The situation in Europe was a bit different. The political and business classes there, having far more to lose from the war, effectively kept the argument regarding inspections afloat by sheer force of will. Evidence of Saddam’s perfidy was simply denied like the dead parrot in the Monty Python skit because too much would be lost by acknowledging the alternative.

    So, to a degree I disagree with Dean on the specific point of whether the left is “dead.” I am sure that the typically left-leaning political partisan makes a very clear distinction between himself and the views of the nutcases on the hard left. However, in so doing, there is a subtle shift to the right in the minds of these people. Recognizing the idiocy of the attacks that have fallen on them by those to *their* left, they may well begin to understand why some of their attacks to the right suffer as well.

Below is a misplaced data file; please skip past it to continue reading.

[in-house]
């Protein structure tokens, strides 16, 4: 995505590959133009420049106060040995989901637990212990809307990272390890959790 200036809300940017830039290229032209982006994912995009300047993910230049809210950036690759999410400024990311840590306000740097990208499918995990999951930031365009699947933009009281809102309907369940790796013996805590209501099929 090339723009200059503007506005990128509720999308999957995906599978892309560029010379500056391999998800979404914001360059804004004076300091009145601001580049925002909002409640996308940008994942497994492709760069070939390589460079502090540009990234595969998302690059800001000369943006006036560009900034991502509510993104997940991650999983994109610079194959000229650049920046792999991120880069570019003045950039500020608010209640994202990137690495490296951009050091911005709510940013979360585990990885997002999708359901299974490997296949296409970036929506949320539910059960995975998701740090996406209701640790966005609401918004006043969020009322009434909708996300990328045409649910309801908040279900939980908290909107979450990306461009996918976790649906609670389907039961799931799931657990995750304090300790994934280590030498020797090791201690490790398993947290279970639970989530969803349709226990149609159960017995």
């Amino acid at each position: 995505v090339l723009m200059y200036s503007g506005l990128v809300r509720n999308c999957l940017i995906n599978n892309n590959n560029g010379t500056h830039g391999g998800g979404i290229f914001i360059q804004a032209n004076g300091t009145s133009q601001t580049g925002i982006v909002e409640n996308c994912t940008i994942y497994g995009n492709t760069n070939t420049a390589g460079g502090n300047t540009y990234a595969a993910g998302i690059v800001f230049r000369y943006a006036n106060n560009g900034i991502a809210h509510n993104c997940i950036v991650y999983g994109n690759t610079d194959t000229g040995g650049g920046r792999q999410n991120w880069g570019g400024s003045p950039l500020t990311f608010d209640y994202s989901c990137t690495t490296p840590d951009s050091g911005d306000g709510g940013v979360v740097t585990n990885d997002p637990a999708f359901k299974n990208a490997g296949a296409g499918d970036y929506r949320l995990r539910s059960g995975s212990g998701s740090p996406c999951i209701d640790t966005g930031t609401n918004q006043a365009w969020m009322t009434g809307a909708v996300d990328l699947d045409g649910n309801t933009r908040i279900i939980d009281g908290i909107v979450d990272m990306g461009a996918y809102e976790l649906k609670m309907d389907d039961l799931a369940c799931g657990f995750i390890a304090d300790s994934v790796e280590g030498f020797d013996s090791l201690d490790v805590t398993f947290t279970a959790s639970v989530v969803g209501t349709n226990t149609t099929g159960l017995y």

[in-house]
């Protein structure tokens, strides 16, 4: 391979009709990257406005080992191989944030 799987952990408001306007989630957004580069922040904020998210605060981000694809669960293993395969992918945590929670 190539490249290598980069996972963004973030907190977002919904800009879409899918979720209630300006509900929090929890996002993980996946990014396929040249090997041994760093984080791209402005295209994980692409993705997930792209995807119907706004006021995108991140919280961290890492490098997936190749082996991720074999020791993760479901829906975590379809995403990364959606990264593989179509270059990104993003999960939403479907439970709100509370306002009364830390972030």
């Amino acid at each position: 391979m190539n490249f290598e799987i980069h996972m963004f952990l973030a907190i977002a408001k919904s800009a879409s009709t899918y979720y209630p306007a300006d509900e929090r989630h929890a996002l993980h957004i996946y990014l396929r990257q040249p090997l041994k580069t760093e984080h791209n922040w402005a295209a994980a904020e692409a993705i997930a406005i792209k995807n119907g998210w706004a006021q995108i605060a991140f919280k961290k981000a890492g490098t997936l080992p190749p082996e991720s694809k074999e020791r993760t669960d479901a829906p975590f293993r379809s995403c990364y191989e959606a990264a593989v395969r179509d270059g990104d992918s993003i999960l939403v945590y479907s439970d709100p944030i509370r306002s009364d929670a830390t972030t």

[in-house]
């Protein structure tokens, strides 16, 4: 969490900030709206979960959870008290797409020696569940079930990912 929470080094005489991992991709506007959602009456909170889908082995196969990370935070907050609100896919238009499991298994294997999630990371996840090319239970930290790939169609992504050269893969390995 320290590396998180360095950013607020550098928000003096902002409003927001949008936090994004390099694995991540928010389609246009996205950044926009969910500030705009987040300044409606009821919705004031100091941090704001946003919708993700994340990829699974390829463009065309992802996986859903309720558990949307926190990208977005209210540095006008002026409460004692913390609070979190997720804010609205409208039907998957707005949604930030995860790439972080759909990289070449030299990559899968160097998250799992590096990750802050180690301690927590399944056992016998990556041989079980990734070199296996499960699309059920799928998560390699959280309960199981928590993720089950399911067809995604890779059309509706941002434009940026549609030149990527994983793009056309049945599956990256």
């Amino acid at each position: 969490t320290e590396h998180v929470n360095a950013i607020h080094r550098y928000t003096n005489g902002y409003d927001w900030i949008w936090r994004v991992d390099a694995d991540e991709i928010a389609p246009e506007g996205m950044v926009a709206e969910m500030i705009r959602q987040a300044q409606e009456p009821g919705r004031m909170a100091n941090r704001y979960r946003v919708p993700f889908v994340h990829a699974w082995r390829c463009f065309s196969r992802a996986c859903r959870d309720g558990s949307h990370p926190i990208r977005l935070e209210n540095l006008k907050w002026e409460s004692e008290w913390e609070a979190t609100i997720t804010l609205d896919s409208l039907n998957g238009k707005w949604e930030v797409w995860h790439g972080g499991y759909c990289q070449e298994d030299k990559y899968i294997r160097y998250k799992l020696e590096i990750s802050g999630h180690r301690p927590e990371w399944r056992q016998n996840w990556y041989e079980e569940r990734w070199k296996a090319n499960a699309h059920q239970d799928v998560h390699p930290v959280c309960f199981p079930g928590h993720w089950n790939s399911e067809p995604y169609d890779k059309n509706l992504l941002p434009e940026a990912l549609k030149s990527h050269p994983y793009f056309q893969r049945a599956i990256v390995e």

So, while I may not be as bullish as Dean, I do think that he is largely correct.

  5. It seems to me that the unifying thread in the noble causes of the Left that Newman identifies is an anti-United States, anti-West posture. Such a position may be meritorious when you are opposing Belgium in the Congo or agitating for civil rights in America, it is horribly limiting, however, when it becomes a leitmotif. That is why the Left fiercely opposed the South American death squads but averted its gaze from Saddam’s version of the same or, writ larger, Stalin’s gulags.

  6. I find myself thinking what Gary Farber once said, that he’d get behind a presidential candidate who had most of Howard Dean’s domestic policy grafted onto most of Joe Lieberman’s foreign policy. Where is that guy? The closest living approximation I can think of was Bill Clinton, and that’s not so close.